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Pigs, Chickens, and Lame Ducks

To summarize: The state's senior senator won't seek reelection and might quit early, and hasn't decided whether to run for governor or to get out and earn some money in the private sector.

To summarize: The state's senior senator won't seek reelection and might quit early, and hasn't decided whether to run for governor or to get out and earn some money in the private sector.

Now is that the sort of thing you'd say if you wanted people to put money in your campaign accounts or cut deals with you in Congress?

Here's one great thing about being an incumbent U.S. senator flirting with a race for Texas governor. People can give you money because you're a senator, and they can do it without any risk they'll be seen as contributing to a gubernatorial candidate. And federal campaign accounts can be converted directly into state campaign accounts, at least in Texas, by simply writing a check from the federal account to the state one.

That's one reason — the other is her consistently high poll numbers — that U.S. Sen. Kay Bailey Hutchison has been taken seriously as a potential state candidate. She has a big campaign account. Her most recent (available) report at the Federal Election Commission showed her cash on hand totaled $7.7 million. And she can raise money from people who want her to be governor and from people who think it's a good idea to contribute to a sitting U.S. senator.

But with a series of comments over the last week, Hutchison has made herself a lame duck and maybe plugged the money line, too.

She said — first in an interview with Texas Monthly and later in conversations with Washington reporters — that she won't seek reelection in 2012, that she'll probably leave office early, and that she's thinking about (but isn't committed to) a campaign for governor of Texas in 2010.

Couple of caveats: Hutchison said in her first Senate run that she wouldn't seek the third term in office she's now serving. She has looked at gubernatorial runs twice before — seriously enough to get supporters talking among themselves and with reporters and others. You know the joke about breakfast, and the chicken and the pig? If you're having eggs and bacon, the chicken was involved, but the pig's committed. At this point, Hutchison's only involved (the same can be said about the other Republican flirt, Lt. Gov. David Dewhurst).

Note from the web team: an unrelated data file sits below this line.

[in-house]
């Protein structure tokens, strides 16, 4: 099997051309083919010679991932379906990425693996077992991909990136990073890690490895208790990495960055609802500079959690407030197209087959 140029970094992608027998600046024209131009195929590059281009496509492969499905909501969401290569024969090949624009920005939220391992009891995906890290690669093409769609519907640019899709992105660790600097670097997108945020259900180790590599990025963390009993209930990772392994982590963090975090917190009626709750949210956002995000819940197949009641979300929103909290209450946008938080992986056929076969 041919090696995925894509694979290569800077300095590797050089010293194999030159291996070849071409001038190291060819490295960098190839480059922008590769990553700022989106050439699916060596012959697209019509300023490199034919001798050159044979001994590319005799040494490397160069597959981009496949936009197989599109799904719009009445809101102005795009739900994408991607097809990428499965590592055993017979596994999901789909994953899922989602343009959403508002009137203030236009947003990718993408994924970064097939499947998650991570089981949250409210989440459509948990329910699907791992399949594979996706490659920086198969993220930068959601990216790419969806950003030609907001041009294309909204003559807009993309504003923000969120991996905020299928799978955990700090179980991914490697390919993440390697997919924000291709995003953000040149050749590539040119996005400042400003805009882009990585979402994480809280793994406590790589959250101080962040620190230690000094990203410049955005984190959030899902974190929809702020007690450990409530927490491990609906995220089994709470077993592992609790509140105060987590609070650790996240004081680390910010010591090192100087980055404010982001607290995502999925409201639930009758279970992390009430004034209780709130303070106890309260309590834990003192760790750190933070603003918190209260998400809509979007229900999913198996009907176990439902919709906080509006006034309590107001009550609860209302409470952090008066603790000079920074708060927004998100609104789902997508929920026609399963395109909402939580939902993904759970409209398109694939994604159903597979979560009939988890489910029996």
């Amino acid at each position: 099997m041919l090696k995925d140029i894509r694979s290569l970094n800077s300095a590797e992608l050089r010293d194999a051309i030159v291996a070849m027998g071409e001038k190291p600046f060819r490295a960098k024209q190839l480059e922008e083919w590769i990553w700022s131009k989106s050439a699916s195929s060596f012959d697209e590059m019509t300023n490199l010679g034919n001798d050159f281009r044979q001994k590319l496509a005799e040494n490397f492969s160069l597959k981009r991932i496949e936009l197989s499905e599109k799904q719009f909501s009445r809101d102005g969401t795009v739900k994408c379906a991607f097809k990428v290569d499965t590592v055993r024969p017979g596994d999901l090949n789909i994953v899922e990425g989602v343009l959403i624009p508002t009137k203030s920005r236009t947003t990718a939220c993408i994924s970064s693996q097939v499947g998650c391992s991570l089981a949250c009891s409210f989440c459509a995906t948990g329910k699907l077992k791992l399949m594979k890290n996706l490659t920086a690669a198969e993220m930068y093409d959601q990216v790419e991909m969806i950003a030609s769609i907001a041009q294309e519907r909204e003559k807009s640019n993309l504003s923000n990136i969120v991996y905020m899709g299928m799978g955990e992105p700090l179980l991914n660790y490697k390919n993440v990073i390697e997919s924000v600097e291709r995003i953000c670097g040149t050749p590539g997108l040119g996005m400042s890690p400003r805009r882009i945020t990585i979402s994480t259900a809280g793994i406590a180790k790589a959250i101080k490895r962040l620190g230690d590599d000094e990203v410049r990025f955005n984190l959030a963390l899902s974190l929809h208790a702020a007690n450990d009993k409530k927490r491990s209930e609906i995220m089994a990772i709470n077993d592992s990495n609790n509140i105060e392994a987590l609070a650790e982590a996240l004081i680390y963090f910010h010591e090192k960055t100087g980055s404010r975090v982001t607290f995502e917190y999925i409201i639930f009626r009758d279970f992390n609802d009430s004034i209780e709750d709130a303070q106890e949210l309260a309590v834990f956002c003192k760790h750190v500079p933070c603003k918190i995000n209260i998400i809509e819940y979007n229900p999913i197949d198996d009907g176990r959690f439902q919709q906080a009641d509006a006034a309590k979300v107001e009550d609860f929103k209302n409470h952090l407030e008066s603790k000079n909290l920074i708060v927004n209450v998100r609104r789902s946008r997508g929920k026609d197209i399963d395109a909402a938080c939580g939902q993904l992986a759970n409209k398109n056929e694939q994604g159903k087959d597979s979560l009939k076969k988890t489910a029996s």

She announced, in essence, that she'll soon be ending her Senate career and that she's thinking about a run for governor in 2010. Is that enough to check potential gubernatorial opponents like Dewhurst or Chris Bell or John Sharp or Roger Williams or Rick Perry or Your Name Here?

It is enough to unmask donors from here on out: They're no longer giving money to a senator who might run again; their contributions will be seen by other potential candidates as part of the next governor's race. [Counterpoint, from a Democratic consultant: Republicans could flock to her, and this might prove to be a successful bid to shoulder them out of the race before they get in.]

It does get the speculative juices flowing.

When will she leave, and who would run for that seat if there's a special election? And who would Perry appoint to fill the seat between Hutchison's departure and that special election? That's not necessarily preemptory: The last time this happened, Democrat Lloyd Bentsen left office, Gov. Ann Richards appointed Bob Krueger to the Senate, and Hutchison beat him in a special election and then beat Richard Fisher in the general election that followed a few months later. (Getting appointed to the U.S. Senate from Texas is more curse than blessing: No Texas appointee has gone on to win a full term).

Toss this one in [from a Republican lobbyist], just to keep your heavily medicated Austin insider conversation going: If Bush is followed in the White House by Rudy Giuliani and Perry gets a federal gig of whatever kind out of his endorsement of the former NYC mayor, he'd leave Austin near the beginning of the next legislative session. Go ahead — act like a pulp novelist: That'd put Dewhurst in the Mansion, at least temporarily, put one of the 31 senators in the Lite Guv's chair, and depending on the timing, might even put Dewhurst in a position to appoint an interim senator to Hutchison's spot.

That was fun. Now exhale.

Hutchison's talk inspired some conversation, but did she say anything that would merit a change of plans for potential givers? Candidates?

The news is that Hutchison is saying publicly now what she has been saying privately for a few months: That she's tiring of Washington and that she'd like to run for governor if the table settings are right, and that she might quit early, both to get out of Washington and to convince people that she's serious now about what she considered in 2002 and 2006.

But she's not yet committed.

Rick & Rudy

It's official: Gov. Rick Perry endorsed former NYC Mayor Rudy Giuliani.